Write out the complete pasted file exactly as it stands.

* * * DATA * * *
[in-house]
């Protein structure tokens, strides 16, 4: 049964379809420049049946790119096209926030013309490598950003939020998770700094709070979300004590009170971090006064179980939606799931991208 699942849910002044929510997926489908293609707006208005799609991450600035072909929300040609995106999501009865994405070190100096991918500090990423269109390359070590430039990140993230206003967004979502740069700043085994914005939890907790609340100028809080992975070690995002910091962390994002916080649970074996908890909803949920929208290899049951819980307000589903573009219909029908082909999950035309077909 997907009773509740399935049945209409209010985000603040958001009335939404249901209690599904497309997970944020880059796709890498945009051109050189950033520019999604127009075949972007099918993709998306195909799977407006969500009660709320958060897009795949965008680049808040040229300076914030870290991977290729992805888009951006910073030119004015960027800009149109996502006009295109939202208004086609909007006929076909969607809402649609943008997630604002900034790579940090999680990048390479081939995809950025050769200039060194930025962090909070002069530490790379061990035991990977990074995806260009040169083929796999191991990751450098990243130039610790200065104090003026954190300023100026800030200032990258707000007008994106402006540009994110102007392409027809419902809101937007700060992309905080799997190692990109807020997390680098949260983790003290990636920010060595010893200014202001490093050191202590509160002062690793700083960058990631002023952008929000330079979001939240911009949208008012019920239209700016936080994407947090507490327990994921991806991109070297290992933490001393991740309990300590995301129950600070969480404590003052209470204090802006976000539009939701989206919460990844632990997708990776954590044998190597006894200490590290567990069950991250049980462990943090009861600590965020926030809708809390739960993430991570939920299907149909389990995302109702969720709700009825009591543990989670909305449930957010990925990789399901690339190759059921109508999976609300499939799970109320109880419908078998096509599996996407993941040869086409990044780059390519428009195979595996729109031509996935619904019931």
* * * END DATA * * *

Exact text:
[in-house]
């Protein structure tokens, strides 16, 4: 049964379809420049049946790119096209926030013309490598950003939020998770700094709070979300004590009170971090006064179980939606799931991208 699942849910002044929510997926489908293609707006208005799609991450600035072909929300040609995106999501009865994405070190100096991918500090990423269109390359070590430039990140993230206003967004979502740069700043085994914005939890907790609340100028809080992975070690995002910091962390994002916080649970074996908890909803949920929208290899049951819980307000589903573009219909029908082909999950035309077909 997907009773509740399935049945209409209010985000603040958001009335939404249901209690599904497309997970944020880059796709890498945009051109050189950033520019999604127009075949972007099918993709998306195909799977407006969500009660709320958060897009795949965008680049808040040229300076914030870290991977290729992805888009951006910073030119004015960027800009149109996502006009295109939202208004086609909007006929076909969607809402649609943008997630604002900034790579940090999680990048390479081939995809950025050769200039060194930025962090909070002069530490790379061990035991990977990074995806260009040169083929796999191991990751450098990243130039610790200065104090003026954190300023100026800030200032990258707000007008994106402006540009994110102007392409027809419902809101937007700060992309905080799997190692990109807020997390680098949260983790003290990636920010060595010893200014202001490093050191202590509160002062690793700083960058990631002023952008929000330079979001939240911009949208008012019920239209700016936080994407947090507490327990994921991806991109070297290992933490001393991740309990300590995301129950600070969480404590003052209470204090802006976000539009939701989206919460990844632990997708990776954590044998190597006894200490590290567990069950991250049980462990943090009861600590965020926030809708809390739960993430991570939920299907149909389990995302109702969720709700009825009591543990989670909305449930957010990925990789399901690339190759059921109508999976609300499939799970109320109880419908078998096509599996996407993941040869086409990044780059390519428009195979595996729109031509996935619904019931």